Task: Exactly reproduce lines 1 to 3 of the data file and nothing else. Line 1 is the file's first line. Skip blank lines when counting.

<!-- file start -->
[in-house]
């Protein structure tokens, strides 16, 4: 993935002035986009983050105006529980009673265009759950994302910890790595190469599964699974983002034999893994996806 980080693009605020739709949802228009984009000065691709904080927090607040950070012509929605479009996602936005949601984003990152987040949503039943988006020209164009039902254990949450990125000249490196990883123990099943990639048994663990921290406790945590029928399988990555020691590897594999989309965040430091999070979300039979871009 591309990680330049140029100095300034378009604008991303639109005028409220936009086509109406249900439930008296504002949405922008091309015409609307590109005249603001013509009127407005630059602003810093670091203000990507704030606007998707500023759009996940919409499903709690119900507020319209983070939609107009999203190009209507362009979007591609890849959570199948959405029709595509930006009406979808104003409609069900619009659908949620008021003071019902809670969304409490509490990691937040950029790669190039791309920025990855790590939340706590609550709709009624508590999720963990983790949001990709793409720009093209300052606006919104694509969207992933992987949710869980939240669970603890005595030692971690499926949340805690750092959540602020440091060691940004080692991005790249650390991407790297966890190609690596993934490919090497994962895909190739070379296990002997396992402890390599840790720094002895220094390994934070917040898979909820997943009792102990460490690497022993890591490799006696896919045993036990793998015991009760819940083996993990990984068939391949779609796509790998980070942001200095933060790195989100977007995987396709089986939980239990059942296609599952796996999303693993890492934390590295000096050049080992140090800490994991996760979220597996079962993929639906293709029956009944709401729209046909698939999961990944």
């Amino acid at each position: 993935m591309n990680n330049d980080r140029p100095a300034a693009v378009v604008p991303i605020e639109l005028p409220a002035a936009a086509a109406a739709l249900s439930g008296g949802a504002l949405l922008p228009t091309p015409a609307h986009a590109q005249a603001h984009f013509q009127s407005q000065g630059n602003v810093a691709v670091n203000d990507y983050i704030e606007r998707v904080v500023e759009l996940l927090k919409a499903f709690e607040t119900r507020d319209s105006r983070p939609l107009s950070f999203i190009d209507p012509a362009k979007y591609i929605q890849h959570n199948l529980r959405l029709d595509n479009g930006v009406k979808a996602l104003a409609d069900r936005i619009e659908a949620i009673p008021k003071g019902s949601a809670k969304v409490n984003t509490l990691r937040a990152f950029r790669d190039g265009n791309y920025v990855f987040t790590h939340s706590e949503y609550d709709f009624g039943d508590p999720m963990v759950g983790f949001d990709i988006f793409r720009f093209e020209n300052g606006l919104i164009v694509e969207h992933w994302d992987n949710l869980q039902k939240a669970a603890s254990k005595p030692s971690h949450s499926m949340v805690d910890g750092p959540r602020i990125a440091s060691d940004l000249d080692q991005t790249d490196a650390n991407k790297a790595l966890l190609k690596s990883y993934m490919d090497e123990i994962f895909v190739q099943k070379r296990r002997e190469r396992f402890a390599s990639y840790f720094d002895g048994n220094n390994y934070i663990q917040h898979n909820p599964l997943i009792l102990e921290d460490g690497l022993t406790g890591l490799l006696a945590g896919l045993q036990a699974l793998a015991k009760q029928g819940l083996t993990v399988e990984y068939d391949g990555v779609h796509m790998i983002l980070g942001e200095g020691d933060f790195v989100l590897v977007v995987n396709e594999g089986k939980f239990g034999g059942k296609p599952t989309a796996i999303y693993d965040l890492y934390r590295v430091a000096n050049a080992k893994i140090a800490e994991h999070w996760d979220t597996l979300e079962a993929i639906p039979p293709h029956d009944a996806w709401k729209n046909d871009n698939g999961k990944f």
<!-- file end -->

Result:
[in-house]
């Protein structure tokens, strides 16, 4: 993935002035986009983050105006529980009673265009759950994302910890790595190469599964699974983002034999893994996806 980080693009605020739709949802228009984009000065691709904080927090607040950070012509929605479009996602936005949601984003990152987040949503039943988006020209164009039902254990949450990125000249490196990883123990099943990639048994663990921290406790945590029928399988990555020691590897594999989309965040430091999070979300039979871009 591309990680330049140029100095300034378009604008991303639109005028409220936009086509109406249900439930008296504002949405922008091309015409609307590109005249603001013509009127407005630059602003810093670091203000990507704030606007998707500023759009996940919409499903709690119900507020319209983070939609107009999203190009209507362009979007591609890849959570199948959405029709595509930006009406979808104003409609069900619009659908949620008021003071019902809670969304409490509490990691937040950029790669190039791309920025990855790590939340706590609550709709009624508590999720963990983790949001990709793409720009093209300052606006919104694509969207992933992987949710869980939240669970603890005595030692971690499926949340805690750092959540602020440091060691940004080692991005790249650390991407790297966890190609690596993934490919090497994962895909190739070379296990002997396992402890390599840790720094002895220094390994934070917040898979909820997943009792102990460490690497022993890591490799006696896919045993036990793998015991009760819940083996993990990984068939391949779609796509790998980070942001200095933060790195989100977007995987396709089986939980239990059942296609599952796996999303693993890492934390590295000096050049080992140090800490994991996760979220597996079962993929639906293709029956009944709401729209046909698939999961990944």
């Amino acid at each position: 993935m591309n990680n330049d980080r140029p100095a300034a693009v378009v604008p991303i605020e639109l005028p409220a002035a936009a086509a109406a739709l249900s439930g008296g949802a504002l949405l922008p228009t091309p015409a609307h986009a590109q005249a603001h984009f013509q009127s407005q000065g630059n602003v810093a691709v670091n203000d990507y983050i704030e606007r998707v904080v500023e759009l996940l927090k919409a499903f709690e607040t119900r507020d319209s105006r983070p939609l107009s950070f999203i190009d209507p012509a362009k979007y591609i929605q890849h959570n199948l529980r959405l029709d595509n479009g930006v009406k979808a996602l104003a409609d069900r936005i619009e659908a949620i009673p008021k003071g019902s949601a809670k969304v409490n984003t509490l990691r937040a990152f950029r790669d190039g265009n791309y920025v990855f987040t790590h939340s706590e949503y609550d709709f009624g039943d508590p999720m963990v759950g983790f949001d990709i988006f793409r720009f093209e020209n300052g606006l919104i164009v694509e969207h992933w994302d992987n949710l869980q039902k939240a669970a603890s254990k005595p030692s971690h949450s499926m949340v805690d910890g750092p959540r602020i990125a440091s060691d940004l000249d080692q991005t790249d490196a650390n991407k790297a790595l966890l190609k690596s990883y993934m490919d090497e123990i994962f895909v190739q099943k070379r296990r002997e190469r396992f402890a390599s990639y840790f720094d002895g048994n220094n390994y934070i663990q917040h898979n909820p599964l997943i009792l102990e921290d460490g690497l022993t406790g890591l490799l006696a945590g896919l045993q036990a699974l793998a015991k009760q029928g819940l083996t993990v399988e990984y068939d391949g990555v779609h796509m790998i983002l980070g942001e200095g020691d933060f790195v989100l590897v977007v995987n396709e594999g089986k939980f239990g034999g059942k296609p599952t989309a796996i999303y693993d965040l890492y934390r590295v430091a000096n050049a080992k893994i140090a800490e994991h999070w996760d979220t597996l979300e079962a993929i639906p039979p293709h029956d009944a996806w709401k729209n046909d871009n698939g999961k990944f």